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Change, not platitudes, or the Falcons are headed for a lost 2018

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The Falcons can no longer pretend their defense, as it stands, is good enough to get by.

Cincinnati Bengals v Atlanta Falcons Photo by Kevin C. Cox/Getty Images

I’m not one to advocate for panic. Panic, especially four games into a season, is generally counterproductive at best and foolish at worst. It forces us into hot takes and causes us not to have patience, patience that has often proven warranted for the Falcons under Dan Quinn. They were Super Bowl team two years ago and an NFC Divisional Round team one year ago, after all. You can’t seriously advocate for firing Dan Quinn.

But you can panic about this team now. You can panic because they have to go on the road and face the Steelers next, and their defense has now surrendered an astonishing 80 points over the last two weeks. They’ve been beaten on the ground, they’ve been beaten out of the backfield, they’ve been beaten on shallow passes and they’ve been beaten deep. They’ve missed tackles, shown poor communication, and made costly errors of execution that include dumb penalties and dropped interception chances. The Falcons could do more on offense, the refs made a bad call on Dalton’s fumble-that-wasn’t today, and a thousand other small variables. Yet the defense has been the obvious, primary reason Atlanta has lost their last two games, and there’s a good chance they’ll be 1-4 before they even get a breather on a run of quality offenses.

In light of that, the Falcons need to make a hard choice. They can either accept that their defense is a major liability, give the unit they have an opportunity to grow and try to win in the meantime with stellar offense, or they can make moves. They can take a hard look at the way they manage their defense and handle the clock, which hurt them each of the last two weeks, and they can scour free agency and trade opportunities for improvement. They could swing for the fences and give up a lot for Earl Thomas on the understanding that it will have significant long-term ramifications for their cap space, who they keep, and what they’re able to pick up in the draft next year. But they need to be realistic about what all of those options entail, and the fact that even if they don’t touch their personnel, something has to change in the way this team rolls out its personnel to give them a fighting chance.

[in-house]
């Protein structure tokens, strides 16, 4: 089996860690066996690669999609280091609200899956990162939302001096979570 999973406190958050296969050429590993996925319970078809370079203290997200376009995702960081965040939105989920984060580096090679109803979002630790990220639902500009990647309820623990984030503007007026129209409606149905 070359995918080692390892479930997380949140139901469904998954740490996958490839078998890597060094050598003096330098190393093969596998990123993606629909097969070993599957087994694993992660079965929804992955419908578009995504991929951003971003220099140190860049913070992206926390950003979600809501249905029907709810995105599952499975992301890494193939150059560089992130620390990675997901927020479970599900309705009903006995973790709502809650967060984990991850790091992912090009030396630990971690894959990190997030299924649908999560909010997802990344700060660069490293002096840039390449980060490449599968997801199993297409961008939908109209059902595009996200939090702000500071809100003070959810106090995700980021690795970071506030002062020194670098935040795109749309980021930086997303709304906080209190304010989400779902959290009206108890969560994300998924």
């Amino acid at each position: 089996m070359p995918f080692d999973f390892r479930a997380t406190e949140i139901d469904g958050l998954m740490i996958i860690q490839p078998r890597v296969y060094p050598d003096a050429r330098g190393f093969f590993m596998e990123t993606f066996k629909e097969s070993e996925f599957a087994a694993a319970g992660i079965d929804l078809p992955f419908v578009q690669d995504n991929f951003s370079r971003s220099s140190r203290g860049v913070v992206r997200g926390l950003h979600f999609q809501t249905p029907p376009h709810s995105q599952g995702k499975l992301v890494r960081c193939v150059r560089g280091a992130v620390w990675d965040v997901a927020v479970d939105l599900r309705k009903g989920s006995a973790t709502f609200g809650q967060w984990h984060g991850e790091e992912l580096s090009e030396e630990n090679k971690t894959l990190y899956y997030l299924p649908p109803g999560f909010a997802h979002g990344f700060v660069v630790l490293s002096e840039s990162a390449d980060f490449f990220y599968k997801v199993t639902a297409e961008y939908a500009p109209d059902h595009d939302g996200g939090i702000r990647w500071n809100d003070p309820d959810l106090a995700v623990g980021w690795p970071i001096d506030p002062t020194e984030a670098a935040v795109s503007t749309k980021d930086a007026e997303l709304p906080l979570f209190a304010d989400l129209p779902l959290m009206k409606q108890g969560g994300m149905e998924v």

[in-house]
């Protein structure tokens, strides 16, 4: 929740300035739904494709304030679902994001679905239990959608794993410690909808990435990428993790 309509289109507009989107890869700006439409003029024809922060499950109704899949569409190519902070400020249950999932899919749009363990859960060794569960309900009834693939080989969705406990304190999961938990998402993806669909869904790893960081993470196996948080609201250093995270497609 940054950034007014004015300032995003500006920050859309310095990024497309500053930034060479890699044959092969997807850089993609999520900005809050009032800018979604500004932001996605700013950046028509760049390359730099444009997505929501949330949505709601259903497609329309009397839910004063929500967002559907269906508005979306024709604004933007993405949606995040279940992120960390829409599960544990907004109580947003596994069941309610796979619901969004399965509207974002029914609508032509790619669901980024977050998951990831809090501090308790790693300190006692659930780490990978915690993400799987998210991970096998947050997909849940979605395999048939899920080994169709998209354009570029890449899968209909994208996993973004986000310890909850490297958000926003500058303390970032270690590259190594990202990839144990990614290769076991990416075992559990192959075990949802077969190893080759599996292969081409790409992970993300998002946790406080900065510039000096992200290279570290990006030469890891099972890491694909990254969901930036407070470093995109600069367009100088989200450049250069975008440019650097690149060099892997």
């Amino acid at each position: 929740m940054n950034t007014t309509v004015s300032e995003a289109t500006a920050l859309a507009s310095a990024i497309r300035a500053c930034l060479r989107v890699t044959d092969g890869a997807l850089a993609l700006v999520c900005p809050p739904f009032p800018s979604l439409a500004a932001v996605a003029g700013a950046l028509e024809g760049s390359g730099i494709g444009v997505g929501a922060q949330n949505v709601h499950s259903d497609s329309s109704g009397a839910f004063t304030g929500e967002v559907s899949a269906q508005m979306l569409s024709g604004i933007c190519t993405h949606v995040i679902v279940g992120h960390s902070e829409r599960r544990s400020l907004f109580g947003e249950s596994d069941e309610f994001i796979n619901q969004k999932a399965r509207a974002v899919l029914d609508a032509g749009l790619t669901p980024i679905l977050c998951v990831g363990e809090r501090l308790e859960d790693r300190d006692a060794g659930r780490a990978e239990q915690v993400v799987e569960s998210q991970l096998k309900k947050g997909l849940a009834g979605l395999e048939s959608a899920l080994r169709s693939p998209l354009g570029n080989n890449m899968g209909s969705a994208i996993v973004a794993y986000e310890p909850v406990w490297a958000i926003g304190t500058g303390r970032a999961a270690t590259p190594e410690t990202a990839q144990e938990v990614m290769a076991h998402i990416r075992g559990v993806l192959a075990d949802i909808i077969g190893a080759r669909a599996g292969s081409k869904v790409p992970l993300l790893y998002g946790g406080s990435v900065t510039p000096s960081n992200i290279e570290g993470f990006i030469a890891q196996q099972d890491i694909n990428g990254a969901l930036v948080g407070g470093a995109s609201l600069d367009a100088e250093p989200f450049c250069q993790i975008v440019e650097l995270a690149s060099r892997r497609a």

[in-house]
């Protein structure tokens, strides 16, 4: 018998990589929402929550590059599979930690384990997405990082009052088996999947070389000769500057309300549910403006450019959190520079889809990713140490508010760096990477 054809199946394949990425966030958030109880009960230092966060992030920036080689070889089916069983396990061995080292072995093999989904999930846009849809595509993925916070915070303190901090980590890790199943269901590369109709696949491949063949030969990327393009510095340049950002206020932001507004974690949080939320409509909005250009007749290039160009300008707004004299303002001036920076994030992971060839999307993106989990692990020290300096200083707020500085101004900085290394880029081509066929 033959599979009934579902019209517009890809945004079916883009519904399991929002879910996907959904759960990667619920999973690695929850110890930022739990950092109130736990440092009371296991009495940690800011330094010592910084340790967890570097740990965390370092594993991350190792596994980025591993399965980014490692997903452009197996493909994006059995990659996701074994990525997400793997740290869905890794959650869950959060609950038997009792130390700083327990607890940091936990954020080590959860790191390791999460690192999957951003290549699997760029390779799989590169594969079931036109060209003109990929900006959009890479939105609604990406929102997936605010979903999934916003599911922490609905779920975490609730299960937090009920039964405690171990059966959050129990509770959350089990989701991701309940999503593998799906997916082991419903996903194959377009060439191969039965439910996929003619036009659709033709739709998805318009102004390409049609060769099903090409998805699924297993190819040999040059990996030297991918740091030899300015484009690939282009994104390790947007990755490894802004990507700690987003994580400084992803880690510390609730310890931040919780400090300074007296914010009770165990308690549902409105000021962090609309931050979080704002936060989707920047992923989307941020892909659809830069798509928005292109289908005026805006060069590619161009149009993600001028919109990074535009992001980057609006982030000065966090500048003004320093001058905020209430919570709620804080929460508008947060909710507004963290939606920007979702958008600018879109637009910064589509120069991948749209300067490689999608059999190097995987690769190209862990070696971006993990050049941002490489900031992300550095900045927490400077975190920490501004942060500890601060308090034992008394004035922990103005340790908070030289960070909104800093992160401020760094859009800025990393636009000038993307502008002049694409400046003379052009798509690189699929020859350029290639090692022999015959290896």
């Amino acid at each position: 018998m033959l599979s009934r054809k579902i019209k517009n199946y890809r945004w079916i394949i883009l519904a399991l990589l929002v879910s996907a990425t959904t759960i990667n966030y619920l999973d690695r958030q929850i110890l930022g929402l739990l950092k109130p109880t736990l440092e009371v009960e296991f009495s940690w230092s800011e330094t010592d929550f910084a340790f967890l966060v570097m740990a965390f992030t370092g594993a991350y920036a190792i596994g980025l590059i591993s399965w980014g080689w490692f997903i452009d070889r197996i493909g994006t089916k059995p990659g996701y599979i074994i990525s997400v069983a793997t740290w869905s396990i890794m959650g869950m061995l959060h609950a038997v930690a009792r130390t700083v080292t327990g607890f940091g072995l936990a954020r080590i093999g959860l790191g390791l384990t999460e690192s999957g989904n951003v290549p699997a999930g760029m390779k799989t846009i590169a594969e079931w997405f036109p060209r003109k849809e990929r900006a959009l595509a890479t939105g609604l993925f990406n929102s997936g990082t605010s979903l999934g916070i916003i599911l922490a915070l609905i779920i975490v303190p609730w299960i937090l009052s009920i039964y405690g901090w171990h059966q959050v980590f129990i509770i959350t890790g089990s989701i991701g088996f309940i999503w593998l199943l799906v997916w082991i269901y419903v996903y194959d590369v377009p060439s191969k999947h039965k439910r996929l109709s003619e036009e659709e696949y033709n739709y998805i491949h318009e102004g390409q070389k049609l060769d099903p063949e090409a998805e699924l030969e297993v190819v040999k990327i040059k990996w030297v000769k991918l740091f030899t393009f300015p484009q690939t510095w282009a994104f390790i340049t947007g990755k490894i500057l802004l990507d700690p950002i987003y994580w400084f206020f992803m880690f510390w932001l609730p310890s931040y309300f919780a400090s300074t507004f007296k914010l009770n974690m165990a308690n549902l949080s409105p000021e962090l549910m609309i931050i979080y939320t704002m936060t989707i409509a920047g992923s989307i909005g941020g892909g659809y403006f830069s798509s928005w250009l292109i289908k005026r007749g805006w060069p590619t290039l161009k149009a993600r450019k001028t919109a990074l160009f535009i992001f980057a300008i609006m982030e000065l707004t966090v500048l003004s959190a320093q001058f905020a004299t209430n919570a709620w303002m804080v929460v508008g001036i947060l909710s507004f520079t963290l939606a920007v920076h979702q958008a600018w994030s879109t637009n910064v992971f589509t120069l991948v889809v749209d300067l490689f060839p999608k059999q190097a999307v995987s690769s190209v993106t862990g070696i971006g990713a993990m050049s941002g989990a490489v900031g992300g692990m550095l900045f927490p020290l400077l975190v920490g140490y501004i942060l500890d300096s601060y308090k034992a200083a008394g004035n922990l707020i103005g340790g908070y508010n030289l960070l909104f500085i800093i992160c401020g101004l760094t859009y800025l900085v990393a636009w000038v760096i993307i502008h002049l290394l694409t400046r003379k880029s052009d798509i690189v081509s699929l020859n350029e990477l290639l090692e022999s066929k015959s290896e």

Coaching staffs and teams more generally have trouble letting go of their slogans. Quinn has had a lot of success here because he’s relentlessly positive, because he protects his players from the outside world as much as possible, and because this team refuses to admit they’re down and out. That has served this team well, but it can also prove to be a blinding sort of light when you need to properly navigate the darkness ahead. Atlanta has a lot of tough conversations ahead about the way Quinn and company handled that last Bengals drive, holding on to their timeouts until it was too late, and more broadly whether the men on the field can get the job done if they’re given more time and more opportunities to succeed.

I recognize the impossible task facing these Falcons. No one wants to admit that the primary reason this defense is so bad is that it’s minus Deion Jones, Keanu Neal and Ricardo Allen, but that’s precisely why it is. Allen was the quarterback of the defense, and the confusion in coverage that has been evident since he went down is killing this defense. They were already bad minus their tone-setting safety and game-changing middle linebacker, but there are some holes you can’t fill, no matter how game Duke Riley has appeared over the last couple of weeks and no matter how much urgency Damontae Kazee plays with. They’re not going to be able to go out in free agency or the trade market and simply replace those guys. They can’t, but the defense doesn’t need to be ruinous, either.

Yet it would be a mistake to fall back on talking about “a tough ass group of men” and the “next man up” and variations of not listening to the heated criticism going on outside of Flowery Branch, though at least in public-facing forums I expect Quinn will do exactly that while acknowledging this team has fallen short. The most important thing is that the Falcons realize they are not yet mathematically dead, and that this blessed offense gives them opportunities to win every week. The brutal truth is that they need to stop squandering those, stop trying to to pretend things will be okay if they just keep pushing forward, and find a way to salvage a season that started out with such vibrant promise.

If they don’t, we’ll spend a long time looking back at 2018’s rash of injuries and stubbornness and wonder what might have been.